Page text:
The standout in this winter running shoe trend, though, may well be the two alpine running offerings to come from Scarpa (which I would not even have considered going to, had I not seen one of these models at an OutDry booth…), the Neutron G and the Atom S.
The Neutron G will be more of a running shoe plus integrated gaiter like the above models (with waterproofing provided by OutDry).
The Atom S, which the Scarpa rep I spoke with was the most excited about, takes the opposite approach from all other winter running shoes.
Here, the gaiter isn’t a gaiter wrapping around the outside of the shoes and up the leg, but the OutDry waterproofing is provided by/in the “Sock-Fit Plus” inner.
So, basically the whole inside of the shoes (definitely “tongue, Flex-Point and integrated gaiter” are made of a single piece of (Schoeller) material, then the rest of the shoe is built to surround that.
(It’s an idea rather similar to the one Arc’teryx employed in making the Acrux and Bora approach/hiking shoes, actually.)
The look that results is quite strange, but the functionality has a chance of turning out great.
Time (or rather, use) will tell.
Thinking about doing a mountain ultra which Scott is sponsoring, I also swung by their booth, and the Scott Kinabalu collection of shoes looks to be still going strong, and getting a new Kinabalu RC added to it.
Information on intended use was scarce (trail running still being something of an afterthought for them), but it has one of the more interesting sole profiles…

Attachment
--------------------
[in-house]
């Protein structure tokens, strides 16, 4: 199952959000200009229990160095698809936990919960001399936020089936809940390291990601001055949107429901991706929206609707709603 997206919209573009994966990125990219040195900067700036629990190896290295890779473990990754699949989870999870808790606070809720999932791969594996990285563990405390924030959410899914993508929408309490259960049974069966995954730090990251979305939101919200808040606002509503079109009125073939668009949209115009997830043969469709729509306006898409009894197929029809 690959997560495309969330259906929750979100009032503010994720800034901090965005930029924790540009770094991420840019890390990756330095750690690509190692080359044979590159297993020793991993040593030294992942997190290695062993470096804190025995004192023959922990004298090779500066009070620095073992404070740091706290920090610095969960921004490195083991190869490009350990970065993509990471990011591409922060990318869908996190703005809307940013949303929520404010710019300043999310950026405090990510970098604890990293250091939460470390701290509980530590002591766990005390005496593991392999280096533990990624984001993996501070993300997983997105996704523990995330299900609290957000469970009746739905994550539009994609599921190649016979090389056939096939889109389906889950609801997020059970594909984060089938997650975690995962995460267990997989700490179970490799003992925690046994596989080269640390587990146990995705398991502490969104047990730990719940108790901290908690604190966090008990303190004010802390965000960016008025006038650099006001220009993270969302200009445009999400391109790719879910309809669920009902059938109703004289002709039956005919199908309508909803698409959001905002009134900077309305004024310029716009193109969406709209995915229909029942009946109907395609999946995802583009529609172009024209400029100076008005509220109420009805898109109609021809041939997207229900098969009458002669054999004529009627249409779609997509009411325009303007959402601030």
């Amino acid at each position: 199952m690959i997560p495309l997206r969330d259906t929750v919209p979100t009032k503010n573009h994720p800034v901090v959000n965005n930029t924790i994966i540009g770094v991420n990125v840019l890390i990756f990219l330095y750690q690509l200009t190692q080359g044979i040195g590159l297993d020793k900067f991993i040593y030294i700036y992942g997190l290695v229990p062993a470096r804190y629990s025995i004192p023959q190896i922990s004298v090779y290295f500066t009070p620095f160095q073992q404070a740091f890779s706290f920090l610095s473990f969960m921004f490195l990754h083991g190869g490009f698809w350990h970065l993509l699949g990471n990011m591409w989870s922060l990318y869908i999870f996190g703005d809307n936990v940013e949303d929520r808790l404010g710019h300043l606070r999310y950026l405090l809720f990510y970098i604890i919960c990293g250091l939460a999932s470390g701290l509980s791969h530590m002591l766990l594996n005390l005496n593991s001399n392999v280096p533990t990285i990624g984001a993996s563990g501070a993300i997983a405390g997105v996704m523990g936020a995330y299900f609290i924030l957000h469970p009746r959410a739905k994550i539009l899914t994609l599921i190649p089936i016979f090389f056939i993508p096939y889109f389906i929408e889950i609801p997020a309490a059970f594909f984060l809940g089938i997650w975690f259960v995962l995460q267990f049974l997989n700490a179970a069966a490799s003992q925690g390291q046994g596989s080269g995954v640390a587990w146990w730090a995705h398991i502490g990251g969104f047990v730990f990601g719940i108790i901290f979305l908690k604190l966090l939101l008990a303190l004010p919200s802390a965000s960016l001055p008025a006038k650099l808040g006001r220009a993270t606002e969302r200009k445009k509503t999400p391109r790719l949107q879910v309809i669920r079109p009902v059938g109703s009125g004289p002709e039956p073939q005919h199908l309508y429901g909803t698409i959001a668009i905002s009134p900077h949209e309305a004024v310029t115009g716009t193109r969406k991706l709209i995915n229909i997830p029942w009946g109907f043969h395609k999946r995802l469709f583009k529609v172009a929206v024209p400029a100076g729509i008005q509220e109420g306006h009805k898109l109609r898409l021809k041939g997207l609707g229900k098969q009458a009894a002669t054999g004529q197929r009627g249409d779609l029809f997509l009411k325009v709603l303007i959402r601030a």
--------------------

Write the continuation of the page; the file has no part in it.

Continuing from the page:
Things that runners wonder about ;)
In other running news, there hasn’t been much, of course.
The North Face
The North Face not only has the (already available) Hyper Air jacket made with Gore-Tex Active (which has the strangest, very light and supple but also somehow sticky feel to it) but will also bring out a new Flight Series Fuse jacket…
Otherwise, the ISPO is just too focused on winter sports to have much for active but not entirely alpine pursuits (and for that, most things had already been shown at last year’s OutDoor show – or will be shown at this year’s).
For products closer to mountaineering, there were a few noticeable things, though:
Arc’teryx showed off the Procline ski mountaineering boots and Voltair avalanche airbag pack…
… and their Alpha SV jacket is coming out in yet another new iteration with a lighter but simultaneously more durable fabric.
Interesting to see such a case of a pinnacle product that has been in the lineup of a brand’s offering for years, is established under its name – and then also changes constantly. This time, Arc’teryx has managed to even increase the durability while making the whole jacket lighter, thanks to the latest material they are now going for…
Berghaus’ new “Extrem 8000 Pro” alpine jacket looks very well thought-out, too, for those who really need that level of protection.
Also worth a mention here, while definitely moving closer to the stylish side of performance clothing, is Haglöfs re-introduction of its Spitz jacket…
… the Serac jacket (a fleece shell which I’m including mainly because I liked its looks ;) )…
… and the Essens Mimic which, though it looks and acts like it, is not a down jacket but a synthetic. (Hydrophobic down, replacements for down, ethical down… These have all become hot issues.)
There’s more to be said about performance clothing, but let’s stop here and continue that in another entry, after a look at the fitness tech that was noteworthy, in my opinion…